Built Memories – Todd Summer’s ’52 Cadillac Series 62
“I have been car crazy all of my life, but my sickness was turbocharged after attending my first Goodguys show in May of 2017,” says Todd Summer, a retired firefighter who owns and built this slick ’52 Cadillac. It just so happens that Todd went to that event shortly after acquiring the Series 62 convertible.
“I found the car in a garage where it had not been moved for 30 years,” Todd says. “I inquired for seven years before I was able to buy it. It was desperate for a restoration. I didn’t have a very large budget and I chose an expensive car to build. There are no reproduction parts available for these cars, so you either have to fix what you have or make it. We did a little of both.”
The “we” Todd refers to are Jimmy Gunn, Kris Dale, and Grant Pullium, who work in the small collision shop Todd owns. They all pitched in to help on the Cadillac project. The process got started by updating the original chassis with a Checkered Racing front suspension, Jamco rear springs, a Moser 12-bolt rearend, and Wilwood disc brakes all around. Wheels are 18×8-inch Coys with Cadillac center caps and Diamondback 245/45/18 whitewall radials.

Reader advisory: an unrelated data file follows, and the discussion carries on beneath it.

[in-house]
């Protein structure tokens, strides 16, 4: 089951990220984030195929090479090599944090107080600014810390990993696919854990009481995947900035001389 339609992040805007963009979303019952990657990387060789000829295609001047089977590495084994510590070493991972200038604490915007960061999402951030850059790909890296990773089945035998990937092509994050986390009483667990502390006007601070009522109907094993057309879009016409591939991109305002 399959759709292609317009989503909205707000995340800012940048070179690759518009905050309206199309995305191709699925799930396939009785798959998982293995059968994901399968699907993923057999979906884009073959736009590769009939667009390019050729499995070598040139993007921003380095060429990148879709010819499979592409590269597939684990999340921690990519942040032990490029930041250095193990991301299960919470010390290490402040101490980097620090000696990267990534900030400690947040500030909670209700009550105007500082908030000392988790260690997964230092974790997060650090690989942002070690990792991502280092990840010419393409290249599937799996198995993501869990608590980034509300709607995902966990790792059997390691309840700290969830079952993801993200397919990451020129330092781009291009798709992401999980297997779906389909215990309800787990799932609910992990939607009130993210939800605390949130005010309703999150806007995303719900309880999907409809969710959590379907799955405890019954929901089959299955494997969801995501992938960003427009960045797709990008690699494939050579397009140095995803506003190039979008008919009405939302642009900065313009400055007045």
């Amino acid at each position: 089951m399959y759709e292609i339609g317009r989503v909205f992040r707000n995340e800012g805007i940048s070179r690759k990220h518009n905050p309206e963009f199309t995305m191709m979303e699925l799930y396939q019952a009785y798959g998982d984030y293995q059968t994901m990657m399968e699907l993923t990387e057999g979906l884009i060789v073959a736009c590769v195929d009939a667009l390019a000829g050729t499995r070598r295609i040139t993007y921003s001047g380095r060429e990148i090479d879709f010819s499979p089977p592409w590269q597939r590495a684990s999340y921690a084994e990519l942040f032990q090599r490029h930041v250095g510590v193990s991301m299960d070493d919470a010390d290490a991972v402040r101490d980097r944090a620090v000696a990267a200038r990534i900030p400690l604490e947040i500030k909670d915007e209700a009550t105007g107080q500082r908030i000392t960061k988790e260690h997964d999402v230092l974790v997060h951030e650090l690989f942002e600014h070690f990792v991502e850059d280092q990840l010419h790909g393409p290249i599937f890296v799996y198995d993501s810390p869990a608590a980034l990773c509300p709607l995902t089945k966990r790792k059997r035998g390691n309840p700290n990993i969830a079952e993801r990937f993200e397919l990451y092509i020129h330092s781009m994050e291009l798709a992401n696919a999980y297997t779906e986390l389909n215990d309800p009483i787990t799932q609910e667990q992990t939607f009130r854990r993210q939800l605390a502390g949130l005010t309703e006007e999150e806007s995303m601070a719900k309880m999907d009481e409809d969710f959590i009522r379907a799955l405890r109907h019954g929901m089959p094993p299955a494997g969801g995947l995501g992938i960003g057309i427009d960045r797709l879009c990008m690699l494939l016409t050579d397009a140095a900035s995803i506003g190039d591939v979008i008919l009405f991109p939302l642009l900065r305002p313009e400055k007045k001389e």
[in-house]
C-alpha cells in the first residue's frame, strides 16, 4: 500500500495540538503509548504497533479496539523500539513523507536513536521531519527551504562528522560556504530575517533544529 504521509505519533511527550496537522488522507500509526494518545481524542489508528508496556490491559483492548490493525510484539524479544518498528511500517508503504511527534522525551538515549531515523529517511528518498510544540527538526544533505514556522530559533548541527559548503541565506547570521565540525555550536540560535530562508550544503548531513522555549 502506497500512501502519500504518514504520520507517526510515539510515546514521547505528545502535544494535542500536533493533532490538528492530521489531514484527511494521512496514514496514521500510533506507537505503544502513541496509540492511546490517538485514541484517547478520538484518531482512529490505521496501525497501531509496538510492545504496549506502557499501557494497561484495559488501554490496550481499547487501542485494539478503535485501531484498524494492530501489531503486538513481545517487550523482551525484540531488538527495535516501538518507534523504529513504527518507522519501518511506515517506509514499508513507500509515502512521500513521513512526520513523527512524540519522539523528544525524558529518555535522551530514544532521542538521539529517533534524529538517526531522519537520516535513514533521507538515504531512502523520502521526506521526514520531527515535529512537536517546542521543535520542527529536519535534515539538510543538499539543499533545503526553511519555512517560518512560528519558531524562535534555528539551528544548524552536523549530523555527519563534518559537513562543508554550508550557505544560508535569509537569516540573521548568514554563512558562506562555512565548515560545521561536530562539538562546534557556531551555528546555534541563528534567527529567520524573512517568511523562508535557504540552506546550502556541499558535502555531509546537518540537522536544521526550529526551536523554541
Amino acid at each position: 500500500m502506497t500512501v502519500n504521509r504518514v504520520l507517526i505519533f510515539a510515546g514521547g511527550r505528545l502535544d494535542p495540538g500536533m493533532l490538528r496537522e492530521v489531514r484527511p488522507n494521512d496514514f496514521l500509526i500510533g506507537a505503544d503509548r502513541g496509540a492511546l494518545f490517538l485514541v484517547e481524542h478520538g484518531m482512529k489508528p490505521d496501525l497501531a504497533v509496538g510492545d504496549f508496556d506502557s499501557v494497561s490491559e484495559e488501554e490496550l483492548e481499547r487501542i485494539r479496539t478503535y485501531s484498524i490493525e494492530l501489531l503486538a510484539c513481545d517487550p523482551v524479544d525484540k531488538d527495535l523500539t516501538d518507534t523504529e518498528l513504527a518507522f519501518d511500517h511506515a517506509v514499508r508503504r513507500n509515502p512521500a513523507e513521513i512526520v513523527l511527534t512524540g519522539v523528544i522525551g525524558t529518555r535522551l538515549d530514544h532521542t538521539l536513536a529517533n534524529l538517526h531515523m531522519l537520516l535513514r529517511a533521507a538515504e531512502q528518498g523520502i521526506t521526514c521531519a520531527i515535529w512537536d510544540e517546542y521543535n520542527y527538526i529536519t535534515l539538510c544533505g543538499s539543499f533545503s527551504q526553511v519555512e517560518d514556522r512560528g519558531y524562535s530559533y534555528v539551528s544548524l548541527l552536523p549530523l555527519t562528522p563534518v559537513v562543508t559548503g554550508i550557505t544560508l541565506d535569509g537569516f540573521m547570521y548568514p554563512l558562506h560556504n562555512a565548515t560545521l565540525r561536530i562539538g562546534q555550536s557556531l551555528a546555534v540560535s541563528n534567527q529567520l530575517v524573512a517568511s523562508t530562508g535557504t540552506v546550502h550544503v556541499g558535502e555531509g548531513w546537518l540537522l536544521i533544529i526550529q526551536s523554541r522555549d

Todd opted for updated power in the form of a 430hp GM LS3 backed by a 4L65 transmission, but he didn’t want things to look too modern with the hood open. “We couldn’t leave the original engine tins behind,” he says. “The car would have never had the same effect if we had not used the valve covers as coil covers and made the air cleaner function as an air intake for the modern engine.”
To better accommodate the engine and new front suspension, the firewall was moved back 3-inches. The rest of the body remains mostly stock, though it was massaged exceptionally straight before Todd sprayed the classy custom-mixed Valspar pewter finish.
The spacious interior got a little more updating with Dakota Digital gauges in the modified dash, a Flaming River tilt column topped with a custom steering wheel, and an American Autowire harness to connect all the electrical elements. The hand-built console incorporates the speaker grille that used to be on the dash, along with a Lokar shifter. The red leather upholstery was done in-house at Todd’s shop and covers reshaped stock seats.
After more than 2500 hours of effort, Todd has himself a clean, classy series 62 Cadillac that’s a deserving choice as a finalist for Fuel Curve Custom of the Year. “We just got the car together,” he says, “so we are just starting to build memories, but being selected for this award will be very hard to top.”
Photos by John Jackson